Rapid identification of marine microorganisms is critical in marine ecology, and Raman spectroscopy is a promising means to achieve this. Single cell Raman spectra contain the biochemical profile of a cell, which can be used to identify cell phenotype through classification models.
However, traditional classification methods require a substantial reference database, which is highly challenging when sampling at difficult-to-access locations. In this scenario, only a few spectra are available to create a taxonomy model, making qualitative analysis difficult. And the accuracy of classification is reduced when the signal-to-noise ratio of a spectrum is low.
In a study published in Talanta
, a research group led by Prof. LI Bei and his Doctoral student LIU Bo from Changchun Institute of Optics, Fine Mechanics and Physics (CIOMP) of the Chinese Academy of Sciences (CAS) proposed a novel method for categorizing microorganisms that combines optical tweezers Raman spectroscopy, Progressive Growing of Generative Adversarial Nets (PGGAN), and Residual network (ResNet) analysis.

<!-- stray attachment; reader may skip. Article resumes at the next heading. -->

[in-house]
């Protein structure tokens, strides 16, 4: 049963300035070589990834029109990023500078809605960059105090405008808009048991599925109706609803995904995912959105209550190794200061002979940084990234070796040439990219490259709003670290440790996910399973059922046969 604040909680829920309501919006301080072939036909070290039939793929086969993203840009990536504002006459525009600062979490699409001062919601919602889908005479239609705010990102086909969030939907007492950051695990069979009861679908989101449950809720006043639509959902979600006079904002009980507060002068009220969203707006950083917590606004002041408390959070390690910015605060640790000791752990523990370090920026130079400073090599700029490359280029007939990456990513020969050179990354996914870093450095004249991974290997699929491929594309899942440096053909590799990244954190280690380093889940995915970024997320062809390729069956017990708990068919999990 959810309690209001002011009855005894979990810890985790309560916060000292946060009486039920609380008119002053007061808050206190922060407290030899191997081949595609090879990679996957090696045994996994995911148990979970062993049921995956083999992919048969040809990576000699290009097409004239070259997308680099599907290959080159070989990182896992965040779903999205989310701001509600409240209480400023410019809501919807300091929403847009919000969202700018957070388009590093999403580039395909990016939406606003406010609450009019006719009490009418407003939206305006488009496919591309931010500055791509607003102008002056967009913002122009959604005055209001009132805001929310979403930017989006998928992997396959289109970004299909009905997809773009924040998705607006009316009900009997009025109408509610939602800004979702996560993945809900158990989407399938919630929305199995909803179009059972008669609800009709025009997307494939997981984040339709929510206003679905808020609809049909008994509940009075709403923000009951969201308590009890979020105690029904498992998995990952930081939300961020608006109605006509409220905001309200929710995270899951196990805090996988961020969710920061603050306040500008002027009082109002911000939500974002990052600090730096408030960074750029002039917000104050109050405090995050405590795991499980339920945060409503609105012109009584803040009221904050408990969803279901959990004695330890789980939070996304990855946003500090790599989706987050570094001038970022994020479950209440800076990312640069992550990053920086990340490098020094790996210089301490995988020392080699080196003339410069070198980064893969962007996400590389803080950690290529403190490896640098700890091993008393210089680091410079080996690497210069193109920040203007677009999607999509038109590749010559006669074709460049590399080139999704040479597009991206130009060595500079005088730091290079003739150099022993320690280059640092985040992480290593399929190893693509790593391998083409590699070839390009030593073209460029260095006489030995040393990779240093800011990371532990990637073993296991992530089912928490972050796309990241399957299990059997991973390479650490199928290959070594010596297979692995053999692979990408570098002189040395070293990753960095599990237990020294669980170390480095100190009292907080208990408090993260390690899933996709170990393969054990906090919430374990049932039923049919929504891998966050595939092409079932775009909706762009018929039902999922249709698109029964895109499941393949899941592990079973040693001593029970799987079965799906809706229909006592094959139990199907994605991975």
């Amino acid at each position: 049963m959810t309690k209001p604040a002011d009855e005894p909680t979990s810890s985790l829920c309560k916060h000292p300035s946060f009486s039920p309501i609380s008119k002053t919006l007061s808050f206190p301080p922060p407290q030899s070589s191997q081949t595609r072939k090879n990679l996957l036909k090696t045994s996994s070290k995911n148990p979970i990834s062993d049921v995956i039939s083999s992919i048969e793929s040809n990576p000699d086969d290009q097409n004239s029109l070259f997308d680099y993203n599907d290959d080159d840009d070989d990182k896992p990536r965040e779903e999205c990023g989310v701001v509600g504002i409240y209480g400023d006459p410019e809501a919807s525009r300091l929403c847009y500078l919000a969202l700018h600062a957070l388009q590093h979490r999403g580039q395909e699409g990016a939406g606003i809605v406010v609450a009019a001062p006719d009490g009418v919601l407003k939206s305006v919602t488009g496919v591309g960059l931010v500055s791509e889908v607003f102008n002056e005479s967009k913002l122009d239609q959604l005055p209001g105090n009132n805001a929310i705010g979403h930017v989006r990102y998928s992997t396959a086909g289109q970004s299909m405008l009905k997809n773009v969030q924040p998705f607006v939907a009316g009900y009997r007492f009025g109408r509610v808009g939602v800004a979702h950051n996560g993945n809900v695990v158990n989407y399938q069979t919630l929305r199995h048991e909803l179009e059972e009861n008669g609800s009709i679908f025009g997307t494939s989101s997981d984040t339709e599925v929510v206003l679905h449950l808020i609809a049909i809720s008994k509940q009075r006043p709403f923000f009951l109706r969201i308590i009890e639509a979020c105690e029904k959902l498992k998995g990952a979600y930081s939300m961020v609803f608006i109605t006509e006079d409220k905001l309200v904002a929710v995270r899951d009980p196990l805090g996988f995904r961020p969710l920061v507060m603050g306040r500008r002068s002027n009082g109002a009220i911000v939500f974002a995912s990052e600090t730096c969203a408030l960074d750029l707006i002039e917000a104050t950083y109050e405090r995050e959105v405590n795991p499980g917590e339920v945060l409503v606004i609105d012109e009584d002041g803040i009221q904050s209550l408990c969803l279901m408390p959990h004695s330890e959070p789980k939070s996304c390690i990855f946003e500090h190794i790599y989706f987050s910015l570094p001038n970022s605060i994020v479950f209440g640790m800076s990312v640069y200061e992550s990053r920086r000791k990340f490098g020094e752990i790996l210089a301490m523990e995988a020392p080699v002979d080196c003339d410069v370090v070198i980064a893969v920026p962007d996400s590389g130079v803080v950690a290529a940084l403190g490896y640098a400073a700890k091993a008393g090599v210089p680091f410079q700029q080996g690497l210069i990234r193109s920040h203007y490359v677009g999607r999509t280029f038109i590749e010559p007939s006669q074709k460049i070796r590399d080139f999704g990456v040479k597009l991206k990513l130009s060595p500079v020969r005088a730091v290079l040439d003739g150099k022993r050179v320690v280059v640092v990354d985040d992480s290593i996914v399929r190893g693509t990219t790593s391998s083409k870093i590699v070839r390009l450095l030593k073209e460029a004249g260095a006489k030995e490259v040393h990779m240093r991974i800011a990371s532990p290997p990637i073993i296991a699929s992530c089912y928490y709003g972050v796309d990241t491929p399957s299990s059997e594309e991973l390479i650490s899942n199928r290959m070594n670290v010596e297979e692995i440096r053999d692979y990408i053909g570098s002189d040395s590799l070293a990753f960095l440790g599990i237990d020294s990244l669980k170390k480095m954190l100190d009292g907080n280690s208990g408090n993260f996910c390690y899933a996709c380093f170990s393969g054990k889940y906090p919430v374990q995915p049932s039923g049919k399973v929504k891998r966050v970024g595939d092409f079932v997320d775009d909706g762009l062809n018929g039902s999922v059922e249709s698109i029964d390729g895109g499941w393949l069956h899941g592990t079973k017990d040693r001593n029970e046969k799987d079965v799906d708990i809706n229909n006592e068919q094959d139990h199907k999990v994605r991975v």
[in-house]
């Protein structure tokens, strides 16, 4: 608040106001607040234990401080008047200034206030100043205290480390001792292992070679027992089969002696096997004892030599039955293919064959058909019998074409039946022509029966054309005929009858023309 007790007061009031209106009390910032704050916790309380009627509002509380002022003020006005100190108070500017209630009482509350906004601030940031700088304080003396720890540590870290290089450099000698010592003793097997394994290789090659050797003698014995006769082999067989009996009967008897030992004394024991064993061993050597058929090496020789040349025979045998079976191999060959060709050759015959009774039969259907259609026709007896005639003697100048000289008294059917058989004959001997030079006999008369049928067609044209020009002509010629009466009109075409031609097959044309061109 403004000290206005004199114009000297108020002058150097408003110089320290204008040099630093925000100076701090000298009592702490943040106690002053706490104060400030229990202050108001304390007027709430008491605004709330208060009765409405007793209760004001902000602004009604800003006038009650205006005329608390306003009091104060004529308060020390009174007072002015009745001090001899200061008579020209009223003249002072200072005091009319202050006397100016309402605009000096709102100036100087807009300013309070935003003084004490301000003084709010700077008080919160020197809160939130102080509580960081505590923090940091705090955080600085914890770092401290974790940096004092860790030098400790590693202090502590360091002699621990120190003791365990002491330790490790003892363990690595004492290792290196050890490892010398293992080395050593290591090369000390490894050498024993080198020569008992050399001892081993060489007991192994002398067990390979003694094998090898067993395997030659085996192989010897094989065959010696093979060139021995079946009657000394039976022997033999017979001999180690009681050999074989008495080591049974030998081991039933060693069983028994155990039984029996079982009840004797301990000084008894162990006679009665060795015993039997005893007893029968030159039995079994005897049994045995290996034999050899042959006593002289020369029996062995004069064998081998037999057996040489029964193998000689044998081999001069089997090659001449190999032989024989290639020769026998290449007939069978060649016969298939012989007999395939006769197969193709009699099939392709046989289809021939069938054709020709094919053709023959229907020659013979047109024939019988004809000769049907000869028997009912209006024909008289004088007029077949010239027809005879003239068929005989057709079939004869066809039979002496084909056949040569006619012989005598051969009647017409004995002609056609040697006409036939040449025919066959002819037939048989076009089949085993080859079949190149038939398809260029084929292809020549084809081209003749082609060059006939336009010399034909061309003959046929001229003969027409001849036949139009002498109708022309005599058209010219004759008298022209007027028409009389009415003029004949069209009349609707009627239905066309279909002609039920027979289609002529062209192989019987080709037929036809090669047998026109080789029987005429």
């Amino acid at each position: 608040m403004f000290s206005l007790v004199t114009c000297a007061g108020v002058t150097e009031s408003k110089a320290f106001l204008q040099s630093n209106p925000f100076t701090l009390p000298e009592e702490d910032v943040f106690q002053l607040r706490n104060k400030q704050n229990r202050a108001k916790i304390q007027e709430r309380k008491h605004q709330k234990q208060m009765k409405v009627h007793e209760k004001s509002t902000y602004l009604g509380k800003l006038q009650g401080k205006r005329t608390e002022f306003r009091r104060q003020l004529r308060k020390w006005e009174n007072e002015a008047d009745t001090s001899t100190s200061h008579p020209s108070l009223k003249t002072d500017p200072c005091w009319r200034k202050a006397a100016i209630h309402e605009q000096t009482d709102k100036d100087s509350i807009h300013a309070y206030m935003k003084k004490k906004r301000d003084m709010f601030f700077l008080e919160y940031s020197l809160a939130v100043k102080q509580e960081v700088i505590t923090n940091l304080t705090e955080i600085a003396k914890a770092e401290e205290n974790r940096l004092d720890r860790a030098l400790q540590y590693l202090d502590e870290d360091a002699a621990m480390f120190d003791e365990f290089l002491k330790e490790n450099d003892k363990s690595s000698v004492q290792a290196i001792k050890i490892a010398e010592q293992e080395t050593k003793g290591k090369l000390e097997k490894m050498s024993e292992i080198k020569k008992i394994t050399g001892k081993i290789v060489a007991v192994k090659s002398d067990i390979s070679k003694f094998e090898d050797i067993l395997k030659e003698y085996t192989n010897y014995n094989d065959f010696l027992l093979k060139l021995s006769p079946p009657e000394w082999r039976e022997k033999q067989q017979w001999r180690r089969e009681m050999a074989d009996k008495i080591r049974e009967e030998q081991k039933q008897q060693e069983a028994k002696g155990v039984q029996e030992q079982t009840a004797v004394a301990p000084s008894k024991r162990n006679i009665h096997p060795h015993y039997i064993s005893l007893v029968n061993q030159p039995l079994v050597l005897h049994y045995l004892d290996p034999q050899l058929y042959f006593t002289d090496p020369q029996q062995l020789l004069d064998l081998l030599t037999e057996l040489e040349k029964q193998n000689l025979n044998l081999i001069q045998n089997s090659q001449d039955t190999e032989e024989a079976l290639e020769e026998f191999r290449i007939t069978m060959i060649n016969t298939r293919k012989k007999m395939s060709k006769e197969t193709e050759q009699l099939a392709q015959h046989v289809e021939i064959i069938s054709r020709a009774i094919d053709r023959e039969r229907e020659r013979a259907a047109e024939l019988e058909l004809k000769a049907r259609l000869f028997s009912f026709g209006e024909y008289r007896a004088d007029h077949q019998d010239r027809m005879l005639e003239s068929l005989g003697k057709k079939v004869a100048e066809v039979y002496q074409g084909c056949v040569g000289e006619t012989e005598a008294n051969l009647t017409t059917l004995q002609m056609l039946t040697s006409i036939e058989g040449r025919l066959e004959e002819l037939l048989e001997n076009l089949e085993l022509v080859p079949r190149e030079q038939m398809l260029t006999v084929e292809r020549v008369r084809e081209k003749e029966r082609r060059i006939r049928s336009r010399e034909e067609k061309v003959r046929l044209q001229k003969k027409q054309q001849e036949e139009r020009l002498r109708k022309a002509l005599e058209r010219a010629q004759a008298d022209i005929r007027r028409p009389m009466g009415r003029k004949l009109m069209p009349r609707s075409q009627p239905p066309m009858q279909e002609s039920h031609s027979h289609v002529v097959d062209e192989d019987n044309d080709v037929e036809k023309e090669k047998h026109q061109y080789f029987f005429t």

Experimental validations show that the method enhances machine learning classification accuracy while also reducing the demand for a considerable amount of training data, both of which are advantageous for analyzing Raman spectra of low signal-to-noise ratios.
This method is envisaged that when combined with microfluidics, it would allow for fast, accurate, and non-invasive cell sorting. Importantly, this approach doesn’t need complicated sample treatments and thus holds great potential for challenging in-situ investigations, such as microbial identification and sorting, benefitting a wide range of microbiology and healthcare areas.